(emphasis mine)

Besides that I would need to assume that a meridian (as used on a spherical thing like our earth) may be considered to be the same as an axis in a flat (computer game) world, my largest problem is that I do not see anything
about what that "prime meridian" than might be. :-|

... or at least, I do not recognise anything as such.

Regards,
Rudy Wieser

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• From Paul@21:1/5 to R.Wieser on Fri Aug 18 08:08:27 2023
On 8/18/2023 4:27 AM, R.Wieser wrote:
Paul,

I was a little bit surprise about how the angle is measured and
what the zeroth axis is.
[snip image]

I'm sorry, but that image tells me nothing about what I am looking for.
Just how that "x" point is oriented related to the two axis nearest to it. IOW, they might well be an arbitrary choice (if the X coordinate would be negative would phi become larger than 90 degrees, or would it be measured from the negative X axis ? If the Z coordinate would be smaller, would theta than described as over 45 degrees, or would it than be measured from the horizontal plane ?).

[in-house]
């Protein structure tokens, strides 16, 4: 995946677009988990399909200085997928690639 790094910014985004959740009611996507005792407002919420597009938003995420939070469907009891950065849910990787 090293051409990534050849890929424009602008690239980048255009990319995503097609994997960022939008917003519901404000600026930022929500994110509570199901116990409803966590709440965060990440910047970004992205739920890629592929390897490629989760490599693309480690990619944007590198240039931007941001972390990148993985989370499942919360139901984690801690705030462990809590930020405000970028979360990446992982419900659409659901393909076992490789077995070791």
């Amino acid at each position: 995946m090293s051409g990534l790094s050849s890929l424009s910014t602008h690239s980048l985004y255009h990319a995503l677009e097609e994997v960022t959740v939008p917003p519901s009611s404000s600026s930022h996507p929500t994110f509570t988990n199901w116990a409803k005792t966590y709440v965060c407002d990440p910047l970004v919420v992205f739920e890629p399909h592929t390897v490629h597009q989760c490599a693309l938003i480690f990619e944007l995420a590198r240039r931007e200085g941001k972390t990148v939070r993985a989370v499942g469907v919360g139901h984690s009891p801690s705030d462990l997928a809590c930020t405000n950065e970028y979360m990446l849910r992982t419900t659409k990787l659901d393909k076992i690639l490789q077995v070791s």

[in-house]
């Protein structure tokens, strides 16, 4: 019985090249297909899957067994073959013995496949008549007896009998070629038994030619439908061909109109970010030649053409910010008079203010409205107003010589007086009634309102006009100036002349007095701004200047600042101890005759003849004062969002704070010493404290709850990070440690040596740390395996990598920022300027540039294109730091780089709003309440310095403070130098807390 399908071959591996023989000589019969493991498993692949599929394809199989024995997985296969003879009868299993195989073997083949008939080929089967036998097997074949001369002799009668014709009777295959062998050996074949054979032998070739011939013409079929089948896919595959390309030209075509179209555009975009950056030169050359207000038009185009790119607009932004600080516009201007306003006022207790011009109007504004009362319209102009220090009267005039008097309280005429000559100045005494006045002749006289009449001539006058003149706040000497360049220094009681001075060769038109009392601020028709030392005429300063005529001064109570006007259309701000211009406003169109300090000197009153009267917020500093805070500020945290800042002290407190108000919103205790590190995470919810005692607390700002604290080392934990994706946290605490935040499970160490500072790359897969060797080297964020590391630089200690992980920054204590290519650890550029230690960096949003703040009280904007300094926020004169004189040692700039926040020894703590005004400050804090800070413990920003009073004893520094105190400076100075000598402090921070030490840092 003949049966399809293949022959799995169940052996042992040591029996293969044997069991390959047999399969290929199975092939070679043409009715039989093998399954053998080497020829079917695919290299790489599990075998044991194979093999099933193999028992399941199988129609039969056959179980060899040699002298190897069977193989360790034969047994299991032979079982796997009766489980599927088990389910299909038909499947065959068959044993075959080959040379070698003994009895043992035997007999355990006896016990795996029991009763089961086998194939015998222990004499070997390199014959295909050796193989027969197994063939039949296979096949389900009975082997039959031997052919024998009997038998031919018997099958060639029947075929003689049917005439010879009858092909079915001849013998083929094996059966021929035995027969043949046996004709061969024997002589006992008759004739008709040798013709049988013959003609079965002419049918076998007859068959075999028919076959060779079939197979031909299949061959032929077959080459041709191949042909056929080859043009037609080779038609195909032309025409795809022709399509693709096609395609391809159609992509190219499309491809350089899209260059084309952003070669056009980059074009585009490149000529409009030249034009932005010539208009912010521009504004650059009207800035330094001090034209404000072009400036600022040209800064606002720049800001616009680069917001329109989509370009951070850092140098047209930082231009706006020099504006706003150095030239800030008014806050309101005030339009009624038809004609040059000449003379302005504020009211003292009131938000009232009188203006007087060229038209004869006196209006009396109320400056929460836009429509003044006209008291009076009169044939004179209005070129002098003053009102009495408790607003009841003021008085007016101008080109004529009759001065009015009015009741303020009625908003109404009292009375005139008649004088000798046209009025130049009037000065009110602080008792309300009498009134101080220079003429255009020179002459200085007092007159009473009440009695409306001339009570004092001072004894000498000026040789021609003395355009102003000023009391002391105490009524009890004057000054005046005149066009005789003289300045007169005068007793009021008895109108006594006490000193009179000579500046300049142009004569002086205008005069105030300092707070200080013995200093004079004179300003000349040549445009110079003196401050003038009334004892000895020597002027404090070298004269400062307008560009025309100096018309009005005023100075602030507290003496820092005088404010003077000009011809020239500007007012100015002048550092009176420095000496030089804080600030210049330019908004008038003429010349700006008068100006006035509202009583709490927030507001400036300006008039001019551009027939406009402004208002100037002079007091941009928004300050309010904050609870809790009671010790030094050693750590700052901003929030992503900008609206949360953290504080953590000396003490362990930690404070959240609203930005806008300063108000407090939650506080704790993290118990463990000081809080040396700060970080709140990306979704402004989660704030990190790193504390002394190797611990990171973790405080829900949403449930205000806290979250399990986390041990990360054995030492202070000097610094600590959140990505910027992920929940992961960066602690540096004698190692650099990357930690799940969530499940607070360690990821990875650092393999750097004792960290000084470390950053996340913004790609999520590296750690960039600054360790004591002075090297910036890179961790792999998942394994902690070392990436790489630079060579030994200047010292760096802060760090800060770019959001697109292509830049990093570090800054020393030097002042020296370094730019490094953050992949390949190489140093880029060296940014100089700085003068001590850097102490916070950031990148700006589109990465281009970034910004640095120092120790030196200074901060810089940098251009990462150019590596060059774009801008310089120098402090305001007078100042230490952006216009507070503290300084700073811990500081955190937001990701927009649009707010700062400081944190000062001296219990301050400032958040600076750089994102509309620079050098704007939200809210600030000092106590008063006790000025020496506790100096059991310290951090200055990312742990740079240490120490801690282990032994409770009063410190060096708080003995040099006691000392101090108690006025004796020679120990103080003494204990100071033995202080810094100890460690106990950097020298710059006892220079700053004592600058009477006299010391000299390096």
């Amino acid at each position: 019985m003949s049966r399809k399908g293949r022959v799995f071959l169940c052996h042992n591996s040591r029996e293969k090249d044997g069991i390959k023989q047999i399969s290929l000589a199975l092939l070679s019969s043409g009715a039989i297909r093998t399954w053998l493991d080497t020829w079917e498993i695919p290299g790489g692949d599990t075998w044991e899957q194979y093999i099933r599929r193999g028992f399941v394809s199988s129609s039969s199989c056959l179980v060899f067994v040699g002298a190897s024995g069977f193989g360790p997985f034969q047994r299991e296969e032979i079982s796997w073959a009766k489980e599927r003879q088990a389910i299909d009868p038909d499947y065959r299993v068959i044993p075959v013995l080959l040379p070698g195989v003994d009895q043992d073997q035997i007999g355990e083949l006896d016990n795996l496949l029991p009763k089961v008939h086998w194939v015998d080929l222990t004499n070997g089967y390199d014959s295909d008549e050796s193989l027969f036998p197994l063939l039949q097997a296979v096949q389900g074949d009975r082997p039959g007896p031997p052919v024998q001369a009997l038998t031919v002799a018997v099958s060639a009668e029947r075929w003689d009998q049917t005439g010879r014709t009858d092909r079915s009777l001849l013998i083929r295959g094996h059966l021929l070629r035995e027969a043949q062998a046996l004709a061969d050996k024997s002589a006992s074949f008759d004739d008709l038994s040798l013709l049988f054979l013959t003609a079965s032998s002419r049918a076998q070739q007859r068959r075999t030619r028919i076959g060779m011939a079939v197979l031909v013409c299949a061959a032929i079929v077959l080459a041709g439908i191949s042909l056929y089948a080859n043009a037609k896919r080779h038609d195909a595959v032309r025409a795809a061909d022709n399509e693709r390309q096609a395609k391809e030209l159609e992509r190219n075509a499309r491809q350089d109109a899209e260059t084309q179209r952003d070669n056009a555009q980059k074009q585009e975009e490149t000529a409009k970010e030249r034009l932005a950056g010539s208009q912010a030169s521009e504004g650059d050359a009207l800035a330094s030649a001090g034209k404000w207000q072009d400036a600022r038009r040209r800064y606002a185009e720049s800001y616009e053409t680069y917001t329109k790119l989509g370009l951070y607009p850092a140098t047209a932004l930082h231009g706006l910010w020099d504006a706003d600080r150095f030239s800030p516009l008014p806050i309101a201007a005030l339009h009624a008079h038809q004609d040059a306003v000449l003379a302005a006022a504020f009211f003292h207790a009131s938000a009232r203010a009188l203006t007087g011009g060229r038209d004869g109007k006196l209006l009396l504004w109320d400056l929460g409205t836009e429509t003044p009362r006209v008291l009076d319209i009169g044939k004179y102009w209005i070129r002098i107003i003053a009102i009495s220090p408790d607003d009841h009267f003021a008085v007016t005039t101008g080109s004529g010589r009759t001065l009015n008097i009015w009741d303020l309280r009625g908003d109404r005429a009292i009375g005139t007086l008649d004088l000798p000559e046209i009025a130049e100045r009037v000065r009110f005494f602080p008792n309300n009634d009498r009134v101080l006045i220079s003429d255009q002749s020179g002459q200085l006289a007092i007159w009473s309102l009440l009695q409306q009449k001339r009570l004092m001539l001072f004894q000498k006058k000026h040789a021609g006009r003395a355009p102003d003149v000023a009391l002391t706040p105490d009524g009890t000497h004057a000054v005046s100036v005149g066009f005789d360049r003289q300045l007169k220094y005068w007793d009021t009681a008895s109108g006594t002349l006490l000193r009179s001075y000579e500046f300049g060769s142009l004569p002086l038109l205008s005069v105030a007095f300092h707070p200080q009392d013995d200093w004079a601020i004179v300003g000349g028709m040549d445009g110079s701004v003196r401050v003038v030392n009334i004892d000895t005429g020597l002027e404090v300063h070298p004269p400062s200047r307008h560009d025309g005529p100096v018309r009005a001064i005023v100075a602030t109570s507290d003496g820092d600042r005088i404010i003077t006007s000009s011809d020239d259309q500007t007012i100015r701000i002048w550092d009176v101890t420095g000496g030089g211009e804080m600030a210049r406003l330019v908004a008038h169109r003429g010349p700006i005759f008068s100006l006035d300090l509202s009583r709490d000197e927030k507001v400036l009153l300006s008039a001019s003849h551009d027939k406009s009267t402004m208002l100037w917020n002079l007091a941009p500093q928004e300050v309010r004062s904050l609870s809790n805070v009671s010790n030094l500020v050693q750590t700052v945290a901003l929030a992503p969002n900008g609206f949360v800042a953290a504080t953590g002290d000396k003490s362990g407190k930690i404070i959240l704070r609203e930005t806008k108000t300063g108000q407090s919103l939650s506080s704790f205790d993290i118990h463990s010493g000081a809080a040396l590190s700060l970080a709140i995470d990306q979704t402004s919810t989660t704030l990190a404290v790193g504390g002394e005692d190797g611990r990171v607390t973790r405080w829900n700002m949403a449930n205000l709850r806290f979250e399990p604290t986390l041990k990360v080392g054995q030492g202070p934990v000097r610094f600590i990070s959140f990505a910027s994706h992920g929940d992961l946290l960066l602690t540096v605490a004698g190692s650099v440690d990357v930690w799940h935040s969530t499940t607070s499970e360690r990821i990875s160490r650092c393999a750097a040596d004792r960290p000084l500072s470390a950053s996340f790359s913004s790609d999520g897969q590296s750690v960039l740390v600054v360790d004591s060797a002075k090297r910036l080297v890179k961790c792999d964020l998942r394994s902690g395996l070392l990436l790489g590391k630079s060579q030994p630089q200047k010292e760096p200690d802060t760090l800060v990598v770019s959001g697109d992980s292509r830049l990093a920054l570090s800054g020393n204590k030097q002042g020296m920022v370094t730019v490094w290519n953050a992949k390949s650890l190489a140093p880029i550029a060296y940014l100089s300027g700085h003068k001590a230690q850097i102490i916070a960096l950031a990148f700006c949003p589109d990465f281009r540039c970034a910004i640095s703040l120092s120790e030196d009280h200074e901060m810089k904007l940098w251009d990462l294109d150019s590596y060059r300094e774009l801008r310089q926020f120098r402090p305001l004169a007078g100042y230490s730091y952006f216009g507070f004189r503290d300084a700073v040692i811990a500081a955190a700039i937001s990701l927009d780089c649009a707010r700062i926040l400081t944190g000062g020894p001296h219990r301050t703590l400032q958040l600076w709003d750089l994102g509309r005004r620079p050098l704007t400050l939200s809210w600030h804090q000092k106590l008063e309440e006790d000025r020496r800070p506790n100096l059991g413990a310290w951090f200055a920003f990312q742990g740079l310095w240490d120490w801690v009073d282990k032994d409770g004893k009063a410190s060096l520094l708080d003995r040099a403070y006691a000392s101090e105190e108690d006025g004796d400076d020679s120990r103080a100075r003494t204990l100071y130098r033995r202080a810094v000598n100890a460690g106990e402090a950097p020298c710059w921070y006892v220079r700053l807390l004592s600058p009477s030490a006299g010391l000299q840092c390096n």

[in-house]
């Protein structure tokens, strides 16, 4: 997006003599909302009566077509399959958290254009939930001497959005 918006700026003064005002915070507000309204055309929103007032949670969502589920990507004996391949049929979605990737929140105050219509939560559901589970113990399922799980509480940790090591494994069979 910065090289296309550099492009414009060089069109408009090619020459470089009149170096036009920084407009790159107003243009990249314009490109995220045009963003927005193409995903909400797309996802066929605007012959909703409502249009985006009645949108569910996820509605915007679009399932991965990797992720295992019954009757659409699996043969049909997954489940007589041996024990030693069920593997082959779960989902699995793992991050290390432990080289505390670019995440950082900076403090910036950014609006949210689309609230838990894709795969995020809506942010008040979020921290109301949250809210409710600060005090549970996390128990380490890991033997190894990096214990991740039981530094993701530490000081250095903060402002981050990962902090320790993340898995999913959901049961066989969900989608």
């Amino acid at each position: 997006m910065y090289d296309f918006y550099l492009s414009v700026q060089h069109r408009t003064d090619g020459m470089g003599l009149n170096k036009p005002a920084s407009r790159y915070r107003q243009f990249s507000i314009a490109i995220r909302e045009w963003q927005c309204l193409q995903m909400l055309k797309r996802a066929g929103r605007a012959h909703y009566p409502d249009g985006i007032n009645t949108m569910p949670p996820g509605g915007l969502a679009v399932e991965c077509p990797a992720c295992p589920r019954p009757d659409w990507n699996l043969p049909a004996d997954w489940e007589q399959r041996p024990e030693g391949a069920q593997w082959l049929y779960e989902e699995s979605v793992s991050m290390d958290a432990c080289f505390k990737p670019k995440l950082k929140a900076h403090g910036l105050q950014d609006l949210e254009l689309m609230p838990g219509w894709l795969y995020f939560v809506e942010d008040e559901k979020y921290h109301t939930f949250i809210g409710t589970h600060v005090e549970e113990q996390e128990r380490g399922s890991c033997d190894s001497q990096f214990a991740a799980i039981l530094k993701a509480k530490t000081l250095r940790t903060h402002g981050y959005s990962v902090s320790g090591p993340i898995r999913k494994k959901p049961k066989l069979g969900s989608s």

Yes, I know nothing about any kind of convention in that regard. Not even
if there is one and/or if its applicable to that image. :-(

Also, its shows a Z=up space not related to anything, while mine is a Y=up space related to a computers screen, andI'm not at all sure that that difference doesn't change anything ...

I've tried to read and understand it, but not even the "Conventions" chapter is specific about it :

"where the "zenith" direction is north and positive azimuth (longitude) angles are measured eastwards *from some prime meridian*. "